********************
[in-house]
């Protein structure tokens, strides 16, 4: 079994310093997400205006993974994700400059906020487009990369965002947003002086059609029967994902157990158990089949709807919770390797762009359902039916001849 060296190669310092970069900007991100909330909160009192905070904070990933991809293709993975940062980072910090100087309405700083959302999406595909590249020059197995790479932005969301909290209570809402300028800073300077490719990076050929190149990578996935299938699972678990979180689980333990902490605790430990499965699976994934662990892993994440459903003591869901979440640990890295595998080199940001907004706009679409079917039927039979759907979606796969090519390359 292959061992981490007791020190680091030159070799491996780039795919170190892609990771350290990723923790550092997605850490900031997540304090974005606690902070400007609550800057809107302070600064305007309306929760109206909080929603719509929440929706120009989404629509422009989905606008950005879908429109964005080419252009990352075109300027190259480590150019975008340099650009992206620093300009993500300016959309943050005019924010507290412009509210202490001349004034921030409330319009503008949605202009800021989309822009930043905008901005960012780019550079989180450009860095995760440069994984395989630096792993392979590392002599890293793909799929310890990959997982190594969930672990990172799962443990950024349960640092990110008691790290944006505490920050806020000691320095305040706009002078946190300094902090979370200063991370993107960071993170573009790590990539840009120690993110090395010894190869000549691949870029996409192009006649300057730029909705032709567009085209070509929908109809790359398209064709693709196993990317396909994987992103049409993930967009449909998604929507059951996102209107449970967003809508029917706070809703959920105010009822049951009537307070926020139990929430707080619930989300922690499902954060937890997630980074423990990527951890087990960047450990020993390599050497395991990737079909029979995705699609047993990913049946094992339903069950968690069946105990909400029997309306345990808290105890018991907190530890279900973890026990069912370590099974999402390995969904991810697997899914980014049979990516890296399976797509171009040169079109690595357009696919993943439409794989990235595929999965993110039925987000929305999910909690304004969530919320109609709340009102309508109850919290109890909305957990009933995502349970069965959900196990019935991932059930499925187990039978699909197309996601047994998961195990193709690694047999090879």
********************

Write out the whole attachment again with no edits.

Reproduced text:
[in-house]
């Protein structure tokens, strides 16, 4: 079994310093997400205006993974994700400059906020487009990369965002947003002086059609029967994902157990158990089949709807919770390797762009359902039916001849 060296190669310092970069900007991100909330909160009192905070904070990933991809293709993975940062980072910090100087309405700083959302999406595909590249020059197995790479932005969301909290209570809402300028800073300077490719990076050929190149990578996935299938699972678990979180689980333990902490605790430990499965699976994934662990892993994440459903003591869901979440640990890295595998080199940001907004706009679409079917039927039979759907979606796969090519390359 292959061992981490007791020190680091030159070799491996780039795919170190892609990771350290990723923790550092997605850490900031997540304090974005606690902070400007609550800057809107302070600064305007309306929760109206909080929603719509929440929706120009989404629509422009989905606008950005879908429109964005080419252009990352075109300027190259480590150019975008340099650009992206620093300009993500300016959309943050005019924010507290412009509210202490001349004034921030409330319009503008949605202009800021989309822009930043905008901005960012780019550079989180450009860095995760440069994984395989630096792993392979590392002599890293793909799929310890990959997982190594969930672990990172799962443990950024349960640092990110008691790290944006505490920050806020000691320095305040706009002078946190300094902090979370200063991370993107960071993170573009790590990539840009120690993110090395010894190869000549691949870029996409192009006649300057730029909705032709567009085209070509929908109809790359398209064709693709196993990317396909994987992103049409993930967009449909998604929507059951996102209107449970967003809508029917706070809703959920105010009822049951009537307070926020139990929430707080619930989300922690499902954060937890997630980074423990990527951890087990960047450990020993390599050497395991990737079909029979995705699609047993990913049946094992339903069950968690069946105990909400029997309306345990808290105890018991907190530890279900973890026990069912370590099974999402390995969904991810697997899914980014049979990516890296399976797509171009040169079109690595357009696919993943439409794989990235595929999965993110039925987000929305999910909690304004969530919320109609709340009102309508109850919290109890909305957990009933995502349970069965959900196990019935991932059930499925187990039978699909197309996601047994998961195990193709690694047999090879």